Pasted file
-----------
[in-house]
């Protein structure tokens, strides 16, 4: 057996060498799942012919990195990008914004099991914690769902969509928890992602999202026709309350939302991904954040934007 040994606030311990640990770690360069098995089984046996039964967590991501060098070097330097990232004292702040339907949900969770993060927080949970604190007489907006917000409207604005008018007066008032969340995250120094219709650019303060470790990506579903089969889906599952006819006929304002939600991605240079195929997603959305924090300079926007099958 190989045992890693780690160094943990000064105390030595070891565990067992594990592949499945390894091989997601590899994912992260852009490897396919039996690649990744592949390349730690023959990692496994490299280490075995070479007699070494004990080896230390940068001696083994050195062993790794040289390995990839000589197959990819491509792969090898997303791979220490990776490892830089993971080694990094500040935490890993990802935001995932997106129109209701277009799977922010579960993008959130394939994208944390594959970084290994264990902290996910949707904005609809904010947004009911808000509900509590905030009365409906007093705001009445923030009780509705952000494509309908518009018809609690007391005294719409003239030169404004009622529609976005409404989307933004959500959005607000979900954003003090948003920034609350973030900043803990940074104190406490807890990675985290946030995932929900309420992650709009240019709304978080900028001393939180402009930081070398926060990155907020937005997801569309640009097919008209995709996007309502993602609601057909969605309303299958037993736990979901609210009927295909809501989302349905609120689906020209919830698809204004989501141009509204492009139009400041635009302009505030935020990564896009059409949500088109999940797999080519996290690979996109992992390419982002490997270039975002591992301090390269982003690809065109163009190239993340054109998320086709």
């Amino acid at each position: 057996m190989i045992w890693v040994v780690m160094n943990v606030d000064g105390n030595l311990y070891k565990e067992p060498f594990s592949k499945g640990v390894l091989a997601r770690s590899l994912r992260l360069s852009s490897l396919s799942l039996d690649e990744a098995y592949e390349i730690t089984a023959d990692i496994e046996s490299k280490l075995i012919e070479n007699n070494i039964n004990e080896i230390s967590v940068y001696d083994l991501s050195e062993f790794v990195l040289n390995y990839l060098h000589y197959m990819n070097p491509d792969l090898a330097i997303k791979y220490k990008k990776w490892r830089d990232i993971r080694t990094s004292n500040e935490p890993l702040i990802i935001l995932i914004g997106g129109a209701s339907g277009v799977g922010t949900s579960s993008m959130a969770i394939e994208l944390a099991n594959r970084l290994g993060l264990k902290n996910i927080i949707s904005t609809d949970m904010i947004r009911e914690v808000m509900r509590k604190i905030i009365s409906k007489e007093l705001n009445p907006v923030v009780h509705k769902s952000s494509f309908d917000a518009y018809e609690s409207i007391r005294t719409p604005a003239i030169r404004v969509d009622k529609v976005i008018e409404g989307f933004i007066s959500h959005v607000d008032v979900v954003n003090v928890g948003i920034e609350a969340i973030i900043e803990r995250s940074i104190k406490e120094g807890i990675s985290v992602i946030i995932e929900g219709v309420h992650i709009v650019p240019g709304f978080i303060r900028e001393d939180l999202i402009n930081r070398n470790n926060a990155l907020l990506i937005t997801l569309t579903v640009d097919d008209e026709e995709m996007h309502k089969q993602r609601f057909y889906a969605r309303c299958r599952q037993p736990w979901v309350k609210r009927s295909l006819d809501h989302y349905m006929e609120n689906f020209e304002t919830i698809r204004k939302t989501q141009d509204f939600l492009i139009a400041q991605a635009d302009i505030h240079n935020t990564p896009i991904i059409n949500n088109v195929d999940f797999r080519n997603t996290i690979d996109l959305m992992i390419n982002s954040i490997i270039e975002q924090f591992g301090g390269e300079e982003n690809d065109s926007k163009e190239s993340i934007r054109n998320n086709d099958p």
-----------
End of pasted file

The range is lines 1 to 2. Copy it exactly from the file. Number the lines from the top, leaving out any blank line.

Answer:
[in-house]
């Protein structure tokens, strides 16, 4: 057996060498799942012919990195990008914004099991914690769902969509928890992602999202026709309350939302991904954040934007 040994606030311990640990770690360069098995089984046996039964967590991501060098070097330097990232004292702040339907949900969770993060927080949970604190007489907006917000409207604005008018007066008032969340995250120094219709650019303060470790990506579903089969889906599952006819006929304002939600991605240079195929997603959305924090300079926007099958 190989045992890693780690160094943990000064105390030595070891565990067992594990592949499945390894091989997601590899994912992260852009490897396919039996690649990744592949390349730690023959990692496994490299280490075995070479007699070494004990080896230390940068001696083994050195062993790794040289390995990839000589197959990819491509792969090898997303791979220490990776490892830089993971080694990094500040935490890993990802935001995932997106129109209701277009799977922010579960993008959130394939994208944390594959970084290994264990902290996910949707904005609809904010947004009911808000509900509590905030009365409906007093705001009445923030009780509705952000494509309908518009018809609690007391005294719409003239030169404004009622529609976005409404989307933004959500959005607000979900954003003090948003920034609350973030900043803990940074104190406490807890990675985290946030995932929900309420992650709009240019709304978080900028001393939180402009930081070398926060990155907020937005997801569309640009097919008209995709996007309502993602609601057909969605309303299958037993736990979901609210009927295909809501989302349905609120689906020209919830698809204004989501141009509204492009139009400041635009302009505030935020990564896009059409949500088109999940797999080519996290690979996109992992390419982002490997270039975002591992301090390269982003690809065109163009190239993340054109998320086709």